Redshift

Overview

The Airbyte Redshift destination allows you to sync data to Redshift.

This Redshift destination connector has two replication strategies: 1) INSERT: Replicates data via SQL INSERT queries. This is built on top of the destination-jdbc code base and is configured to rely on JDBC 4.2 standard drivers provided by Amazon via Mulesoft here as described in Redshift documentation here. Not recommended for production workloads as this does not scale well. 2) COPY: Replicates data by first uploading data to an S3 bucket and issuing a COPY command. This is the recommended loading approach described by Redshift best practices. Requires an S3 bucket and credentials.

Airbyte automatically picks an approach depending on the given configuration - if S3 configuration is present, Airbyte will use the COPY strategy and vice versa.

We recommend users use INSERT for testing, to avoid any additional setup, and switch to COPY for production workloads.

Sync overview

Output schema

Each stream will be output into its own raw table in Redshift. Each table will contain 3 columns:

  • _airbyte_ab_id: a uuid assigned by Airbyte to each event that is processed. The column type in Redshift is VARCHAR.

  • _airbyte_emitted_at: a timestamp representing when the event was pulled from the data source. The column type in Redshift is TIMESTAMP WITH TIME ZONE.

  • _airbyte_data: a json blob representing with the event data. The column type in Redshift is VARCHAR but can be be parsed with JSON functions.

Features

Feature

Supported?(Yes/No)

Notes

Full Refresh Sync

Yes

Incremental - Append Sync

Yes

Namespaces

Yes

Target Database

You will need to choose an existing database or create a new database that will be used to store synced data from Airbyte.

Getting started

Requirements

  1. Active Redshift cluster

  2. Allow connections from Airbyte to your Redshift cluster (if they exist in separate VPCs)

  3. A staging S3 bucket with credentials (for the COPY strategy).

Setup guide

1. Make sure your cluster is active and accessible from the machine running Airbyte

This is dependent on your networking setup. The easiest way to verify if Airbyte is able to connect to your Redshift cluster is via the check connection tool in the UI. You can check AWS Redshift documentation with a tutorial on how to properly configure your cluster's access here

2. Fill up connection info

Next is to provide the necessary information on how to connect to your cluster such as the host whcih is part of the connection string or Endpoint accessible here without the port and database name (it typically includes the cluster-id, region and end with .redshift.amazonaws.com).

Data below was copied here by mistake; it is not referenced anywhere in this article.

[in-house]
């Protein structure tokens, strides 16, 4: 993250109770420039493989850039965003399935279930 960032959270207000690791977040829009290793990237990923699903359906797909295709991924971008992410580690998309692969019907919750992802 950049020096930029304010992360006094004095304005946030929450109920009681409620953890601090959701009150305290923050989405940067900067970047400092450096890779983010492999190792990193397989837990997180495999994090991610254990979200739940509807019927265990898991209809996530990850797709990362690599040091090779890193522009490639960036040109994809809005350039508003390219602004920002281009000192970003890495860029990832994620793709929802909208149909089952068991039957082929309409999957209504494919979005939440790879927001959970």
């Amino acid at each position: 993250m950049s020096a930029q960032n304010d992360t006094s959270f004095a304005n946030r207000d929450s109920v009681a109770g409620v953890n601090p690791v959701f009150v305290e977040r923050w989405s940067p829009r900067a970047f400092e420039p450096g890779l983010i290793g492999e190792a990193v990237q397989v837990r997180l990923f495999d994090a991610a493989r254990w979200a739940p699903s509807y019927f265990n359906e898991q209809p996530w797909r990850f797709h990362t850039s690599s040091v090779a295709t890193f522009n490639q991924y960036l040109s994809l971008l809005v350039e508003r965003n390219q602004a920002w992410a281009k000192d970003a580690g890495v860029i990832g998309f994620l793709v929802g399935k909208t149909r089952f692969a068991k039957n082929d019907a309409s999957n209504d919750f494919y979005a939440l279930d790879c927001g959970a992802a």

You should have all the requirements needed to configure Redshift as a destination in the UI. You'll need the following information to configure the destination:

  • Host

  • Port

  • Username

  • Password

  • Schema

  • Database

    • This database needs to exist within the cluster provided.

2a. Fill up S3 info (for COPY strategy)

Provide the required S3 info.

  • S3 Bucket Name

    • See this to create an S3 bucket.

  • S3 Bucket Region

    • Place the S3 bucket and the Redshift cluster in the same region to save on networking costs.

  • Access Key Id

    • See this on how to generate an access key.

    • We recommend creating an Airbyte-specific user. This user will require read and write permissions to objects in the staging bucket.

  • Secret Access Key

    • Corresponding key to the above key id.

  • Part Size

    • Affects the size limit of an individual Redshift table. Optional. Increase this if syncing tables larger than 100GB. Files are streamed to S3 in parts. This determines the size of each part, in MBs. As S3 has a limit of 10,000 parts per file, part size affects the table size. This is 10MB by default, resulting in a default table limit of 100GB. Note, a larger part size will result in larger memory requirements. A rule of thumb is to multiply the part size by 10 to get the memory requirement. Modify this with care.

Notes about Redshift Naming Conventions

From Redshift Names & Identifiers:

Standard Identifiers

  • Begin with an ASCII single-byte alphabetic character or underscore character, or a UTF-8 multibyte character two to four bytes long.

  • Subsequent characters can be ASCII single-byte alphanumeric characters, underscores, or dollar signs, or UTF-8 multibyte characters two to four bytes long.

  • Be between 1 and 127 bytes in length, not including quotation marks for delimited identifiers.

  • Contain no quotation marks and no spaces.

Delimited Identifiers

Delimited identifiers (also known as quoted identifiers) begin and end with double quotation marks ("). If you use a delimited identifier, you must use the double quotation marks for every reference to that object. The identifier can contain any standard UTF-8 printable characters other than the double quotation mark itself. Therefore, you can create column or table names that include otherwise illegal characters, such as spaces or the percent symbol. ASCII letters in delimited identifiers are case-insensitive and are folded to lowercase. To use a double quotation mark in a string, you must precede it with another double quotation mark character.

Therefore, Airbyte Redshift destination will create tables and schemas using the Unquoted identifiers when possible or fallback to Quoted Identifiers if the names are containing special characters.

Data Size Limitations

Redshift specifies a maximum limit of 65535 bytes to store the raw JSON record data. Thus, when a row is too big to fit, the Redshift destination fails to load such data and currently ignores that record.

See docs